"I would either modify board games we were playing or make extra modules for them," DeBonis says. He was also good at programming, creating PC games as unfinished experiments. Creating the games was the fun part, but he loathed designing the shiny wrapper needed to market them. The turning point was becoming committed and dedicated to creating a complete package that would appeal to others, "that people might actually pay money for."
Sortasoft's big moment will come in November, when they release "Meriwether: an American Epic," an "indie game" about the Lewis and Clark expedition (for Windows, Mac and Linux; it's not an app). Playing as Meriwether Lewis, the gamer follows the expedition from Washington, D.C. to the Pacific and back.
"We're being really extensive in our historical research," DeBonis says. "I have an historian on the team, Barb Kubik, who's amazing. It's an incredibly rewarding game to work on. I've learned a lot doing it. I've been able to travel and meet all kinds of cool people, and I really have fallen in love with the story of Lewis and Clark." "Meriwether" is unique, DeBonis says, not only because of the content, but also for that elusive quality he calls "game-play."
"It has a pretty unique game mechanic for how the conversations work that I have not seen done in other games," DeBonis says. "It's a deeper game, because it explores all of these other topics that are often not explored in games." Those topics include early 19th-century American life, politics, the many-faceted relationships between Europeans and Native Americans, slavery, class issues, "even depression," he says. "It covers a lot of heavy topics, which makes it a complex game to play."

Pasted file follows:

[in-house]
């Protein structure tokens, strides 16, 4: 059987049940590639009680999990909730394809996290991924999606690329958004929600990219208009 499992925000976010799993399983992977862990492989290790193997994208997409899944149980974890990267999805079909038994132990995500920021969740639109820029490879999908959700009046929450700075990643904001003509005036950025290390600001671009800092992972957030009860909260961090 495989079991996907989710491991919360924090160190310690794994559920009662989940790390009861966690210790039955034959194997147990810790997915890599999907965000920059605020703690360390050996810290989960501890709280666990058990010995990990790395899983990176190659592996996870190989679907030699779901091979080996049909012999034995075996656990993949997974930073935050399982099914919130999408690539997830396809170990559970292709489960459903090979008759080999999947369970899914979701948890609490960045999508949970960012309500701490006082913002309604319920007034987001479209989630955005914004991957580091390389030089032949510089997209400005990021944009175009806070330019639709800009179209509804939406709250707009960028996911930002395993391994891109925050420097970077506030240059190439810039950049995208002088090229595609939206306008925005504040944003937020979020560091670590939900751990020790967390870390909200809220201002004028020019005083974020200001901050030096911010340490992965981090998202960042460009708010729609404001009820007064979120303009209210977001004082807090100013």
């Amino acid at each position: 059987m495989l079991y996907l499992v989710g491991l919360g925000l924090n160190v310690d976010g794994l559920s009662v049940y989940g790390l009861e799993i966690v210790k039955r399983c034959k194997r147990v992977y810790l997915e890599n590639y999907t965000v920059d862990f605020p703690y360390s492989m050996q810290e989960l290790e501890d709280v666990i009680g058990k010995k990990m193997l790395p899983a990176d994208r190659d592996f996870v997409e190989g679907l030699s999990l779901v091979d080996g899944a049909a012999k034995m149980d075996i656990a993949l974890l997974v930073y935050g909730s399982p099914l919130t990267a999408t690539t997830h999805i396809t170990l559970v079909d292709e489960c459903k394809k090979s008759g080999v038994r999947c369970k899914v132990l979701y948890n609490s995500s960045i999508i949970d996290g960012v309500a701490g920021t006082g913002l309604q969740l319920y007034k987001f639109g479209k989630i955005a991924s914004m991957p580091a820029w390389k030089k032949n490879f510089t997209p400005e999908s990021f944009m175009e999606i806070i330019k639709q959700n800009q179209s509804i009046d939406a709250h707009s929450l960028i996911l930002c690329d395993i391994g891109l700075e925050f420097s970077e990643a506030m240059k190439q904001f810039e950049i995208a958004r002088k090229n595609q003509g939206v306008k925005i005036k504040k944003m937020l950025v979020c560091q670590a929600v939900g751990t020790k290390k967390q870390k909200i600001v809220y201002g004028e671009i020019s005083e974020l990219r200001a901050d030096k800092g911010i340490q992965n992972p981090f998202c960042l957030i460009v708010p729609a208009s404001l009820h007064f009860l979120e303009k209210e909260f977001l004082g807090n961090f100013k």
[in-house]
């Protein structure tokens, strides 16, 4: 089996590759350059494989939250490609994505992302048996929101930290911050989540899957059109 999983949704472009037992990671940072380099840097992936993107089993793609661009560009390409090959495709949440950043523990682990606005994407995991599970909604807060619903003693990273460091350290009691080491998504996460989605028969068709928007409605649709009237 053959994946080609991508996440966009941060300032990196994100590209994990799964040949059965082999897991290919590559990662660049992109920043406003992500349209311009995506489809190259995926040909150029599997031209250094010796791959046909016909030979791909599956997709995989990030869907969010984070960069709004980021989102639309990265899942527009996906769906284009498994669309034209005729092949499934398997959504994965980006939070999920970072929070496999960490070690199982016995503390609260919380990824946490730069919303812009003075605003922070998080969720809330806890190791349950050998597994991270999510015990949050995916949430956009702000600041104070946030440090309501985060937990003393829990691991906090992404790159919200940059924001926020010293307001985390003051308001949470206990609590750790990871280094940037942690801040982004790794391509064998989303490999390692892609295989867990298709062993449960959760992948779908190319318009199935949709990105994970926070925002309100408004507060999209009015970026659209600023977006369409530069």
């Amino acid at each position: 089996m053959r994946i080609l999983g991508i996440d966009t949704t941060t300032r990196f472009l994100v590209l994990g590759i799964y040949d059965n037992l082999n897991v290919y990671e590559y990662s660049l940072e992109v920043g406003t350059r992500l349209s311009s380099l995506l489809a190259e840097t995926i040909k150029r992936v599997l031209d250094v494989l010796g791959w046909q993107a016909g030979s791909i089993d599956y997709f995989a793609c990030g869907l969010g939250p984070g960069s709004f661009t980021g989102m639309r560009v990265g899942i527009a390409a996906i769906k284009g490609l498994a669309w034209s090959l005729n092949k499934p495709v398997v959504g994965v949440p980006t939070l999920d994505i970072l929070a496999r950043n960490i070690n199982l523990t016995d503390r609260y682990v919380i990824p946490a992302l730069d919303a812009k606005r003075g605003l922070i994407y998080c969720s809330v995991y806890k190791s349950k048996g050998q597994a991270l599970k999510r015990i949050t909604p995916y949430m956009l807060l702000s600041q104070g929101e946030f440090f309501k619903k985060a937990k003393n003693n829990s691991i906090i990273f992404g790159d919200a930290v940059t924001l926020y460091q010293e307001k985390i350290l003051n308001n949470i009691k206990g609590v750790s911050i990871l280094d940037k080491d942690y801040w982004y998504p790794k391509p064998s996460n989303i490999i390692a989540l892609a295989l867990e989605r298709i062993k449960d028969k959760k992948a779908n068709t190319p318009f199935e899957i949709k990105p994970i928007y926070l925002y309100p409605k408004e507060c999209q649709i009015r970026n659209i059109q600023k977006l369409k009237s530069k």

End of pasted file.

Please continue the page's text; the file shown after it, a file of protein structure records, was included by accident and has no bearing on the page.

Sortasoft also develops iPhone and Android games, mostly for outside clients. Recent titles include "PopBlocks" -- it merges "Brickbreaker" with trivia, and was designed for a nostalgia company called Do You Remember? -- and "Nimble Strong: Bartender in Training," an iPhone game that teaches you drink recipes as you play. "Most people wouldn't think of it as an educational game," DeBonis says, "but it actually is... You're mixing drinks for your customers, trying to choose the right ingredients and use the right proportions. But all these customers have these really interesting personalities."
How to Get Into App-Making
So, you think you have that killer, groundbreaking app idea. What next? You probably shouldn't order that Beemer just yet.
"A lot of people think it's cheap to develop [apps]," says developer Michael Lawson. "But they're actually more complicated than your average desktop apps... Everyone thinks it's easy because it's a smaller device. But there are more parts that could go wrong, more error-checking... You've got a pretty small amount of screen real estate." Apple, he says, also changes their requirements frequently for things like screen sizes. "They came up with the iPhone 5, which was bigger. They came out with the [iPad] mini."
As a developer, putting together the app is only the first step. Navigating the curated iTunes submittal process, Lawson says, can be tricky. It's a curated site, which means they check on your stuff to see if it's worthy. Android is not nearly as strict, and Microsoft falls somewhere between the two.